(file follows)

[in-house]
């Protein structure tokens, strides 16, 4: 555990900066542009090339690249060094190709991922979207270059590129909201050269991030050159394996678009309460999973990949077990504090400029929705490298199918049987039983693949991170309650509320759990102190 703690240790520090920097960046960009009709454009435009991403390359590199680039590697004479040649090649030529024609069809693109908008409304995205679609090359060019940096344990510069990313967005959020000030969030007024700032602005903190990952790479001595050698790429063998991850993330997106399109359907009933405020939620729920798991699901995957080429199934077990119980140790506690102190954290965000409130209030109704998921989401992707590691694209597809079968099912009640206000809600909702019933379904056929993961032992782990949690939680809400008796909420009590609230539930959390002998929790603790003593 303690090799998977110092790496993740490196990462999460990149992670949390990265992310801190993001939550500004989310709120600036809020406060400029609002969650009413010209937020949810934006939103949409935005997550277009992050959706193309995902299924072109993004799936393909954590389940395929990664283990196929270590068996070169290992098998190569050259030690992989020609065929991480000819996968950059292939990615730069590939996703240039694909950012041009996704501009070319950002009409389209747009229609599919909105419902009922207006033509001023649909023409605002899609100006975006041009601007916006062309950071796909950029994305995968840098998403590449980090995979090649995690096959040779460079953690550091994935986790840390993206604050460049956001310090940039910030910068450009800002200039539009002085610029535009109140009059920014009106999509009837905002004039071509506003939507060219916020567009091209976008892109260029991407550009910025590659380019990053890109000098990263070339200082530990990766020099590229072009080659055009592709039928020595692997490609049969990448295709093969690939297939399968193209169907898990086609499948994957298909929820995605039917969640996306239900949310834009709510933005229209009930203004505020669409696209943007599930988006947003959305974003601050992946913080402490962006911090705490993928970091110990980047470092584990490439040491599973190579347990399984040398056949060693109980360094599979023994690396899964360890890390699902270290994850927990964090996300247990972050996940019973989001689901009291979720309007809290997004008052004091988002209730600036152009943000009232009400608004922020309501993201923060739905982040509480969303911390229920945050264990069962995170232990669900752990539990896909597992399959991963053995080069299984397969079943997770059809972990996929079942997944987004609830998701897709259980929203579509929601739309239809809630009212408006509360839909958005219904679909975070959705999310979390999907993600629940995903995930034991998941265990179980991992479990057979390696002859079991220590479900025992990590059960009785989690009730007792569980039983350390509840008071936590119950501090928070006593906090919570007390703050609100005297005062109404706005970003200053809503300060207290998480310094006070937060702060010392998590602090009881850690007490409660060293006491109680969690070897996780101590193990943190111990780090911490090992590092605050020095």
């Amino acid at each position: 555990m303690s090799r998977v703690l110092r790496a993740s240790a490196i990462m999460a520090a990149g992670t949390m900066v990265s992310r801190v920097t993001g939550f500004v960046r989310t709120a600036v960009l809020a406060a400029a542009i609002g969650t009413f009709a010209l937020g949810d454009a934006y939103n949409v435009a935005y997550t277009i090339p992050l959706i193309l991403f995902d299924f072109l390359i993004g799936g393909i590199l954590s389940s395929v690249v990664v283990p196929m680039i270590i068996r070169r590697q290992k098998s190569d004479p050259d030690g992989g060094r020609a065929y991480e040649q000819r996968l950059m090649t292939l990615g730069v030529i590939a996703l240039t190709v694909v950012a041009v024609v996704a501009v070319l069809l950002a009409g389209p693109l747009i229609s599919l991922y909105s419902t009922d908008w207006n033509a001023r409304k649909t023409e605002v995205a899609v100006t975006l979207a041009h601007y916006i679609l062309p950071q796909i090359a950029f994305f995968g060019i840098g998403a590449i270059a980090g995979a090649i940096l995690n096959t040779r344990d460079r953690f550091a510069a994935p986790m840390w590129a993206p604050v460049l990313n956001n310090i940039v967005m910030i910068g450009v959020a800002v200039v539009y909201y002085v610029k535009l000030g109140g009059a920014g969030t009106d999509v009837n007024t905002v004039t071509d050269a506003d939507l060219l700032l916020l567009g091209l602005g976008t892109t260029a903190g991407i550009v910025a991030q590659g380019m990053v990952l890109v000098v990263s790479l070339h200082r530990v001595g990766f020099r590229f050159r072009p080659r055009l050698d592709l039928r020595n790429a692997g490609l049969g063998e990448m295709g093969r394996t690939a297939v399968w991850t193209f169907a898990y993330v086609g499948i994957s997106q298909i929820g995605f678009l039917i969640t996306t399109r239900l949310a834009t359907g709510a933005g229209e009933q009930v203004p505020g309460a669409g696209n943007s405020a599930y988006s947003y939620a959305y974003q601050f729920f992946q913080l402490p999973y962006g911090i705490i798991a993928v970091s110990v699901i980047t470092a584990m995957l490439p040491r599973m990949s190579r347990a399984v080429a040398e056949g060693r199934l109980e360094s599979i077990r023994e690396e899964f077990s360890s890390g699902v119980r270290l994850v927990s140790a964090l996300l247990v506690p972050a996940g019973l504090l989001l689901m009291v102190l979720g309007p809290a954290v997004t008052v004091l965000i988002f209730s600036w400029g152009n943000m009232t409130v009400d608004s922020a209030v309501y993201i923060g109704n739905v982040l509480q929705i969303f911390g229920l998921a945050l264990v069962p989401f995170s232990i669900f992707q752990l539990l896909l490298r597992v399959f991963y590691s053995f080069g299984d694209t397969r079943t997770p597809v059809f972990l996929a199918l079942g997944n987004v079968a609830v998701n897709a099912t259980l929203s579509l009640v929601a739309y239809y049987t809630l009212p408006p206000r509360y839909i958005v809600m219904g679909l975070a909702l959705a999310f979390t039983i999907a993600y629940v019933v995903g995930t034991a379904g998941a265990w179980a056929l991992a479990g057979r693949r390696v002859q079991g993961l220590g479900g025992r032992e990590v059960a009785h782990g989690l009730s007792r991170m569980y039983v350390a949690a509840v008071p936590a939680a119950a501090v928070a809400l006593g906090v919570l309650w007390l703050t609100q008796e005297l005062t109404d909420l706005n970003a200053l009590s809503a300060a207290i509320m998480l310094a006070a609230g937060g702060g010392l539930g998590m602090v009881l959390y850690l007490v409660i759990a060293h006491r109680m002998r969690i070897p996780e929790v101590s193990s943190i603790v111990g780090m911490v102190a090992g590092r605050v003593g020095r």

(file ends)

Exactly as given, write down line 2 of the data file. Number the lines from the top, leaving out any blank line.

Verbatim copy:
């Protein structure tokens, strides 16, 4: 555990900066542009090339690249060094190709991922979207270059590129909201050269991030050159394996678009309460999973990949077990504090400029929705490298199918049987039983693949991170309650509320759990102190 703690240790520090920097960046960009009709454009435009991403390359590199680039590697004479040649090649030529024609069809693109908008409304995205679609090359060019940096344990510069990313967005959020000030969030007024700032602005903190990952790479001595050698790429063998991850993330997106399109359907009933405020939620729920798991699901995957080429199934077990119980140790506690102190954290965000409130209030109704998921989401992707590691694209597809079968099912009640206000809600909702019933379904056929993961032992782990949690939680809400008796909420009590609230539930959390002998929790603790003593 303690090799998977110092790496993740490196990462999460990149992670949390990265992310801190993001939550500004989310709120600036809020406060400029609002969650009413010209937020949810934006939103949409935005997550277009992050959706193309995902299924072109993004799936393909954590389940395929990664283990196929270590068996070169290992098998190569050259030690992989020609065929991480000819996968950059292939990615730069590939996703240039694909950012041009996704501009070319950002009409389209747009229609599919909105419902009922207006033509001023649909023409605002899609100006975006041009601007916006062309950071796909950029994305995968840098998403590449980090995979090649995690096959040779460079953690550091994935986790840390993206604050460049956001310090940039910030910068450009800002200039539009002085610029535009109140009059920014009106999509009837905002004039071509506003939507060219916020567009091209976008892109260029991407550009910025590659380019990053890109000098990263070339200082530990990766020099590229072009080659055009592709039928020595692997490609049969990448295709093969690939297939399968193209169907898990086609499948994957298909929820995605039917969640996306239900949310834009709510933005229209009930203004505020669409696209943007599930988006947003959305974003601050992946913080402490962006911090705490993928970091110990980047470092584990490439040491599973190579347990399984040398056949060693109980360094599979023994690396899964360890890390699902270290994850927990964090996300247990972050996940019973989001689901009291979720309007809290997004008052004091988002209730600036152009943000009232009400608004922020309501993201923060739905982040509480969303911390229920945050264990069962995170232990669900752990539990896909597992399959991963053995080069299984397969079943997770059809972990996929079942997944987004609830998701897709259980929203579509929601739309239809809630009212408006509360839909958005219904679909975070959705999310979390999907993600629940995903995930034991998941265990179980991992479990057979390696002859079991220590479900025992990590059960009785989690009730007792569980039983350390509840008071936590119950501090928070006593906090919570007390703050609100005297005062109404706005970003200053809503300060207290998480310094006070937060702060010392998590602090009881850690007490409660060293006491109680969690070897996780101590193990943190111990780090911490090992590092605050020095």